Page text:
Energy Security

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  • Dealing with the Malacca Dilemma: China's Effort to Protect its Energy Supply

    China's dependence on ship-borne energy resources forms the bedrock of its energy security. Critical to this is the issue of sea lane of communications (SLOCs) safety. SLOC safety is at once a non-conventional security challenge and a military one, which may trigger maritime conflicts. The difficulty in dealing with this challenge is that it is integral to geopolitics and hence subject to complicated major power relations. Geo-strategic politics will increasingly determine Beijing's SLOC policy of political cooperation and military hedging.

    May 2007

    Russia Aspires to the Status of 'Energy Superpower'

    Russia's evolving 'energy ideology' and its approach to defining its role in the global energy markets with the particular focus on the interests in and intentions for Asia have drawn considerable attention. Russia's claim for the role of 'global energy security provider', advanced with much aplomb in the context of the G8 chairmanship, is, however, undermined by the stagnation in the oil and gas production and increasing shortages of electricity.

    May 2007

    Geopolitics of Power Trading in South Asia: Opportunities and Challenges

    It is now generally accepted that energy security could be significantly enhanced through sustained cross-border exchanges in many regions. In South Asia, however, regional energy security cooperation has seriously remained entangled in geopolitics. The possibility of overexploitation of natural resources such as coal, natural gas and oil reserves and the low level of political confidence in sharing hydro resources have placed serious obstacles to enhancing the level of energy security in the region.

    March 2007

    Energy Transition: Strategic Necessity for India

    After his landmark speech on energy independence on the eve of India's 59th Independence Day, President Abdul Kalam emphasised upon the importance of alternative fuel development to surmount the growing challenges to energy security in his opening address at the Bio-Diesel Conference on June 9, 2006. His emphasis on energy independence places immense importance on India's energy security, as the country is increasingly dependent on imported fuels.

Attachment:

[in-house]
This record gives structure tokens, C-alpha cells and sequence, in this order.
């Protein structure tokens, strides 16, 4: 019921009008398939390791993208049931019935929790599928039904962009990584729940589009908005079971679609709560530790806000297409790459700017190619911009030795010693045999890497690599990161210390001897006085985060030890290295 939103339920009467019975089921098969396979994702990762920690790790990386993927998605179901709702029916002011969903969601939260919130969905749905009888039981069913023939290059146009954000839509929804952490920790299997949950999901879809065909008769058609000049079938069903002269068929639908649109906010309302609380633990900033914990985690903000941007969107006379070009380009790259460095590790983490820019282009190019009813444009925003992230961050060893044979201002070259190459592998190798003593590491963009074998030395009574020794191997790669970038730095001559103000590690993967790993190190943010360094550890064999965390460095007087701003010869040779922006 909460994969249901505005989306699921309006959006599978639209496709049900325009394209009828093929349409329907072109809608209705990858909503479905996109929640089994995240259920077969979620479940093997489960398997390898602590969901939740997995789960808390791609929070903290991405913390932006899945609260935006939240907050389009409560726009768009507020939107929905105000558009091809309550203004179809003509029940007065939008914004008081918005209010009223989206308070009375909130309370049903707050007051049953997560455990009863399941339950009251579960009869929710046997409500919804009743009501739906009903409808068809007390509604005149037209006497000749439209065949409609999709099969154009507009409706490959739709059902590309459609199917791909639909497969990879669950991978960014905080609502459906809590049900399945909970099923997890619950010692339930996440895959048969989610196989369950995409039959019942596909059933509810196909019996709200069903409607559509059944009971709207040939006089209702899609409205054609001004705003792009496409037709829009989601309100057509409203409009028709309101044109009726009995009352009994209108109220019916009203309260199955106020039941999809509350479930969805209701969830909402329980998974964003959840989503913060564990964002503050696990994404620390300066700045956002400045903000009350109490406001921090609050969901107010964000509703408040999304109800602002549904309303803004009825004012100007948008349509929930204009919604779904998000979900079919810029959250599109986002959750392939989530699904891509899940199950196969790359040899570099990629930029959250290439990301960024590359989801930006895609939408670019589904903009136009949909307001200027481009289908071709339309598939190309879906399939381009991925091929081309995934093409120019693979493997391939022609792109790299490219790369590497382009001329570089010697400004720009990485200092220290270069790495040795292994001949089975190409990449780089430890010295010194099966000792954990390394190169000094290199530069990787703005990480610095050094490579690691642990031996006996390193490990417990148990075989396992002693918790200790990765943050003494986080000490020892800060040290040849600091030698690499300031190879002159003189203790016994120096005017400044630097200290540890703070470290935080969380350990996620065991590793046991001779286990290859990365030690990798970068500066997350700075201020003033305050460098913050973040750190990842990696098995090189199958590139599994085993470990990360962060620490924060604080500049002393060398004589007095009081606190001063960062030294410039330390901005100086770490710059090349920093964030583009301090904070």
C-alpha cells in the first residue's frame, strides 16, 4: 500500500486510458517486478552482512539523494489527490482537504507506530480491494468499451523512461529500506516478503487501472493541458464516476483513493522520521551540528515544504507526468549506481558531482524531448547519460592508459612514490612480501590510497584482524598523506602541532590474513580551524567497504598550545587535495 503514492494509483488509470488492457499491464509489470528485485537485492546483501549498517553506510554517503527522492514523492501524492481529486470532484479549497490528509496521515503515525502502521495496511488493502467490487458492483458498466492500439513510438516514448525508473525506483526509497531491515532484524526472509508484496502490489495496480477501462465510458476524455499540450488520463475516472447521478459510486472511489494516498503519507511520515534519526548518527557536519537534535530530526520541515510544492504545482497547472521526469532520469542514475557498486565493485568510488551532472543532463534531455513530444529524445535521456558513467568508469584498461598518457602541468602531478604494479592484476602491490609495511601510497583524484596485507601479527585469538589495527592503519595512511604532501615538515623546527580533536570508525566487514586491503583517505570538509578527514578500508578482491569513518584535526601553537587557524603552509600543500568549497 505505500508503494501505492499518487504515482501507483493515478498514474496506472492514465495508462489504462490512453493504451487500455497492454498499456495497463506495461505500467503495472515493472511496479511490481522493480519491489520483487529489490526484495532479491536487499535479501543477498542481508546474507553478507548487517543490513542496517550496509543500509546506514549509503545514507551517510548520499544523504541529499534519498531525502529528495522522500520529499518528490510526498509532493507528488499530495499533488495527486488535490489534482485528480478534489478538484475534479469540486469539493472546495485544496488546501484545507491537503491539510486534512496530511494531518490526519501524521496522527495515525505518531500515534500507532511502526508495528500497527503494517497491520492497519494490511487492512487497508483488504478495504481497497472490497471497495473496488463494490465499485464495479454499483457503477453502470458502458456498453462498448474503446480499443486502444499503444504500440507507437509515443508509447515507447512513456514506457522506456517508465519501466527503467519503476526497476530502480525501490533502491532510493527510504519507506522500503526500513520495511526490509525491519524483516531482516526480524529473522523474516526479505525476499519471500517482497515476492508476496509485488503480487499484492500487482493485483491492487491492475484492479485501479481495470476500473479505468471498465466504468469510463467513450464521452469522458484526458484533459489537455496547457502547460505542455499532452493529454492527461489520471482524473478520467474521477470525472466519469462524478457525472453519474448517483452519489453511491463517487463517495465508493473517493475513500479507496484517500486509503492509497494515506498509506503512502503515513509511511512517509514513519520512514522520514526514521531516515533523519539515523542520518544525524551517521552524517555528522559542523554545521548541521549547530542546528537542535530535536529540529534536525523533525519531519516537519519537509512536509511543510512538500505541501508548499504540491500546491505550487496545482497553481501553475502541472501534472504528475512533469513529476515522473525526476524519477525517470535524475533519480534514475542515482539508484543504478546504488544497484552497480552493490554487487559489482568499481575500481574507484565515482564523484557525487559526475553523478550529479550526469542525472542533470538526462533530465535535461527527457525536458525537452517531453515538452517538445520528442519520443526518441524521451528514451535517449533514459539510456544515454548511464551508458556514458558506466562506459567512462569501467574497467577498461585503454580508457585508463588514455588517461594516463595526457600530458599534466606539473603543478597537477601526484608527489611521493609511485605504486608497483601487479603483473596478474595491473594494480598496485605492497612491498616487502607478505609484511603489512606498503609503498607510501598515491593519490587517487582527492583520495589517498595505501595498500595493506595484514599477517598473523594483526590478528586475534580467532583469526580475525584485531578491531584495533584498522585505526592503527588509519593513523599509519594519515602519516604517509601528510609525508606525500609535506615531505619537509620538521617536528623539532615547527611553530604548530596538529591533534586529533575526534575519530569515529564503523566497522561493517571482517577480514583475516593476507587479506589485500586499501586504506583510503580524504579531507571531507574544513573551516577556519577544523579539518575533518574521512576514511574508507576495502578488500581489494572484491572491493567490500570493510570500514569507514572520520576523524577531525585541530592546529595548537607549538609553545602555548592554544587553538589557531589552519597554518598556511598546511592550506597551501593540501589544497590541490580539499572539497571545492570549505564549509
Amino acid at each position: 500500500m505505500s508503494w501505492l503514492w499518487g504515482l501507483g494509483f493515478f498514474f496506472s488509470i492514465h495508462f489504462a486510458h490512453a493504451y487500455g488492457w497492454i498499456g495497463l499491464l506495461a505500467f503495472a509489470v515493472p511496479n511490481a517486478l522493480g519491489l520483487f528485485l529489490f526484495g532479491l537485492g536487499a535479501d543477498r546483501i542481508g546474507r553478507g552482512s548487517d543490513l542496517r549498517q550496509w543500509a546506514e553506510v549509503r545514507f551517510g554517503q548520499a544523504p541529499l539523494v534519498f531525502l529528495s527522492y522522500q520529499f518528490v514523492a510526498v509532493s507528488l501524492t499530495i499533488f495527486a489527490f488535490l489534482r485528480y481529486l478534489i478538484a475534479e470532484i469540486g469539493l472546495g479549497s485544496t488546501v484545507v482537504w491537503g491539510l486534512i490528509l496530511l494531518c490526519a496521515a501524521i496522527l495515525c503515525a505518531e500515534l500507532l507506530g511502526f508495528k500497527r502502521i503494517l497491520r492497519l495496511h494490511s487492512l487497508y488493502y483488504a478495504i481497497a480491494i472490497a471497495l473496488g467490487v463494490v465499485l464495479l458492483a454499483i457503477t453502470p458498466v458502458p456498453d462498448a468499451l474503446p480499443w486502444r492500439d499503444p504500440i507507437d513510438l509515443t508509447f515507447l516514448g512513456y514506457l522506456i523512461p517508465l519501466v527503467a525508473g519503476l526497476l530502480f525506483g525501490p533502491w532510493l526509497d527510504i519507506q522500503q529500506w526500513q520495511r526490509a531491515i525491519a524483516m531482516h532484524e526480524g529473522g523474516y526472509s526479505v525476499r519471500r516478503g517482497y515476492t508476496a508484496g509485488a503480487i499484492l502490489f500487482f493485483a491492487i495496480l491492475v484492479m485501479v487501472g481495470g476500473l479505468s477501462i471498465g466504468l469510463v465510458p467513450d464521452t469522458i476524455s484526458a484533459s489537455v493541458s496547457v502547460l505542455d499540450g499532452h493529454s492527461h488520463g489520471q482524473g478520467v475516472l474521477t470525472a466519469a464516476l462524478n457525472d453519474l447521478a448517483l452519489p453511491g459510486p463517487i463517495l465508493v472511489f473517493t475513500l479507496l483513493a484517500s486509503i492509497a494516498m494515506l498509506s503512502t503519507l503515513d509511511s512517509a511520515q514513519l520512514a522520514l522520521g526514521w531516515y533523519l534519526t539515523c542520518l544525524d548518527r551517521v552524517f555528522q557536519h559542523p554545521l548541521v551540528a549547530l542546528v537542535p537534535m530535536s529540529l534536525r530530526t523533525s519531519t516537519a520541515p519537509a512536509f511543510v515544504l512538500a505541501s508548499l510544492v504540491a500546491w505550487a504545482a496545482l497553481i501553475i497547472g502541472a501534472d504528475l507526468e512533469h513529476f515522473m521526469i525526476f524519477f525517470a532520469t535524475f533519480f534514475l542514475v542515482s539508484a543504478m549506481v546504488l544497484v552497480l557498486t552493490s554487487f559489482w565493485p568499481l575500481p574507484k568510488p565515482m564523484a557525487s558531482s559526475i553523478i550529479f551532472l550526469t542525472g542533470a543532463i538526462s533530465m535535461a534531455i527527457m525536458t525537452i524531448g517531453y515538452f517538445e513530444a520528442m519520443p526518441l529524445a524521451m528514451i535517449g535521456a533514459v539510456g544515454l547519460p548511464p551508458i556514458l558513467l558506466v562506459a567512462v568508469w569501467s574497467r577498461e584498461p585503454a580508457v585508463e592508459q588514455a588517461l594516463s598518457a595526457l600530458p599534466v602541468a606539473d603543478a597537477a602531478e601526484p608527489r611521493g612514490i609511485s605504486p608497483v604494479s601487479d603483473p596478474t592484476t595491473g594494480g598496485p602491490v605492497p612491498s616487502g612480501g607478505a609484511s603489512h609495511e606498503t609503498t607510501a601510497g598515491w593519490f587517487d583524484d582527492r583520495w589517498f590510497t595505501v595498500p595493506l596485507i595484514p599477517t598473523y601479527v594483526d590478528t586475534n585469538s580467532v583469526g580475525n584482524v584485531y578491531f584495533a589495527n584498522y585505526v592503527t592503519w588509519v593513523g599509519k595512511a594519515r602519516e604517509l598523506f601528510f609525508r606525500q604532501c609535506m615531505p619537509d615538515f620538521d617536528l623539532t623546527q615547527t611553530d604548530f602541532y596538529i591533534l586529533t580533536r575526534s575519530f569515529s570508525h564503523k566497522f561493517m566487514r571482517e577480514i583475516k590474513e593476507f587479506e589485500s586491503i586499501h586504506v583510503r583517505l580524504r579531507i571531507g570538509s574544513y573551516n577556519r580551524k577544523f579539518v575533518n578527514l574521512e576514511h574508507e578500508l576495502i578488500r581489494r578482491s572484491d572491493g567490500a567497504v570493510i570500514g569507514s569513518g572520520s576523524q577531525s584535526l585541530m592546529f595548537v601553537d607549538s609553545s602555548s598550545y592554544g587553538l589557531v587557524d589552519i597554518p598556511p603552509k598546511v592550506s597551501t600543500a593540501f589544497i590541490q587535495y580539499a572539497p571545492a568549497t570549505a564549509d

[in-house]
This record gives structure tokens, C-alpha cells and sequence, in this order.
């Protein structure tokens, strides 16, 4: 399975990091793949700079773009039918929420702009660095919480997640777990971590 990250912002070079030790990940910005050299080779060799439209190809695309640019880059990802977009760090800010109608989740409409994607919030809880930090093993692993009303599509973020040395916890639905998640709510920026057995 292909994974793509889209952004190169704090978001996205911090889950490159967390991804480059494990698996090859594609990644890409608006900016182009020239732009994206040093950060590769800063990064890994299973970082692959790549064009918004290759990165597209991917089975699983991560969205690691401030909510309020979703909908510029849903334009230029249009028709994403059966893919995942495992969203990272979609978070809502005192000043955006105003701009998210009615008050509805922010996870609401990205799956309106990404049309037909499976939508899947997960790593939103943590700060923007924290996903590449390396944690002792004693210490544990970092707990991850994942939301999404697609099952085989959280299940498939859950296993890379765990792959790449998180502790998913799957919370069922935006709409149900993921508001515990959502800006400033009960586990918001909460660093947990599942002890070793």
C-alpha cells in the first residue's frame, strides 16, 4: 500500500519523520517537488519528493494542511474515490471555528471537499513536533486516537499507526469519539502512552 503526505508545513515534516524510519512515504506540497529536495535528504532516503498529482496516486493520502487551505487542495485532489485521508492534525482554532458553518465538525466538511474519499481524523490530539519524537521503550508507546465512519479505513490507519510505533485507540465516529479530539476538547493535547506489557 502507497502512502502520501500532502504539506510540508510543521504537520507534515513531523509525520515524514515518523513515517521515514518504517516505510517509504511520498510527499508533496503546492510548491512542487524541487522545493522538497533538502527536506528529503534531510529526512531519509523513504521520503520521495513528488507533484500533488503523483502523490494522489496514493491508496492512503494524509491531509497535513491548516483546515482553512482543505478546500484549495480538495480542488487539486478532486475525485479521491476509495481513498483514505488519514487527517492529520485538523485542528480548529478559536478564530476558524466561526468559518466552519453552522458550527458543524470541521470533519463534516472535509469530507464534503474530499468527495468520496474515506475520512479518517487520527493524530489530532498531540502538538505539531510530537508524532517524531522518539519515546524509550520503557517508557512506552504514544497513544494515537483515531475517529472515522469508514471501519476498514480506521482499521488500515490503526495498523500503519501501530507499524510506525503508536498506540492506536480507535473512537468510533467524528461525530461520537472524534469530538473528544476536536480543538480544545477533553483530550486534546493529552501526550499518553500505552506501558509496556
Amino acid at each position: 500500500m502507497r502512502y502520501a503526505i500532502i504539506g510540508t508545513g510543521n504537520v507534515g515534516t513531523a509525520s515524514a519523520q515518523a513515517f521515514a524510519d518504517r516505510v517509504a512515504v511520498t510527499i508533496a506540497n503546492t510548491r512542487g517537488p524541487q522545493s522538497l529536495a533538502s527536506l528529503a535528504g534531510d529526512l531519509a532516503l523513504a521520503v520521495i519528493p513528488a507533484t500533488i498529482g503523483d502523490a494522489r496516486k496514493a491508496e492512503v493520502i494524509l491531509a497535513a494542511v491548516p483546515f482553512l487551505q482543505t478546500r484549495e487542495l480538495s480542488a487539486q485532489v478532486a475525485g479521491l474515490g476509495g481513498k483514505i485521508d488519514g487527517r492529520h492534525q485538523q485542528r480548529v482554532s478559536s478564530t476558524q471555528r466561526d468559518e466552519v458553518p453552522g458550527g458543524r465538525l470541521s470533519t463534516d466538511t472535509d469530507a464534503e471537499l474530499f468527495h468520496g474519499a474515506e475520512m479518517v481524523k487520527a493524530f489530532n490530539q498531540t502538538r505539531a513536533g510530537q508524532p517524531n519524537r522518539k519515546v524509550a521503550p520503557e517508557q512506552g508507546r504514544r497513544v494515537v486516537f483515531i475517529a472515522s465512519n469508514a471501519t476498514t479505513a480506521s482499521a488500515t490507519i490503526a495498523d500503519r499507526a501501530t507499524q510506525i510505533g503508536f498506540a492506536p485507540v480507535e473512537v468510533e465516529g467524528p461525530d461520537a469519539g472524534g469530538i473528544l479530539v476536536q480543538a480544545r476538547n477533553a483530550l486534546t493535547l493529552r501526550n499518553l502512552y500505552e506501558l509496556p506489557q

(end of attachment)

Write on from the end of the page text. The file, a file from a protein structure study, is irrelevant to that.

June 26, 2006

    Overfed Europe, Underpaid Russia: Beginning of a New Energy Cold War?

    Russia is on the move to become an energy superpower by spreading its influence deep into Western and Eastern energy markets. Possessing the largest reserve of natural gas in the world, Russia's domestic and foreign policies have now come to be largely determined by the energy factor. Apart from the already existing market in the West, Moscow's plan to explore Asian markets was welcomed by the major energy consuming countries such as China, Japan, and the Koreas in the East Asian region.

    May 03, 2006

    Equity Oil and India's Energy Security

    While the efforts of ONGC-Videsh and Indian Oil Corporation are laudable, there is still some distance our firms have to travel to catch up with global competition. I urge our oil and gas PSUs to think big, think creatively and think boldly in this context…They have to be more fleet-footed in making use of global opportunities, both on the supply and demand side, I find China ahead of us in planning for the future in the field of energy security. We can no longer be complacent and must learn to think strategically, to think ahead and to act swiftly and decisively.

    July 2005

    Two Cheers to Kyoto Treaty

    We live in an age of risk – the “risk society” to use a notable phrase of German sociologist Ulrich Beck. There seems to be no escape from the culture of warning and the politics of prediction, prevention and compensation. Every now and then, the world is subjected to comprehensive reports on the global impact of climate change. They underline the things that have now become all too familiar: melting ice caps in the polar region and submergence of tropical islands, with the poor underdeveloped countries bearing the brunt of these devastating changes.

    January 2005

    New Threats to Oil and Gas in West Asia: Issues in India’s Energy Security

    Unlike other aspects of non-traditional security, energy security has been very closely linked with military security. Very often, it is the powerful state-consumers seeking to preserve an uninterrupted supply of energy at an affordable price, who threaten and use military force. At times, it is individuals and groups within the energy-producing countries seeking to resist energy-driven foreign interventions, who disrupt the supplies. The energy-military security nexus is at its peak in the present circumstances - mainly in Iraq, but also in the energy-rich West Asia.

    July 2004

    Energy and Security in a Changing World

    The centre of gravity of global economic growth is rapidly shifting to the Asian continent. The transition is led by China and India which have propelled themselves onto a robust growth trajectory to be fuelled by affordable energy supplies. These developments have been accompanied by a fortuitous but significant growth in the sources of global energy supply, thanks to the re-emergence of Russia as the new petrostate and the discovery of substantial energy deposits in the Caspian and Central Asian Republics.

    April 2004

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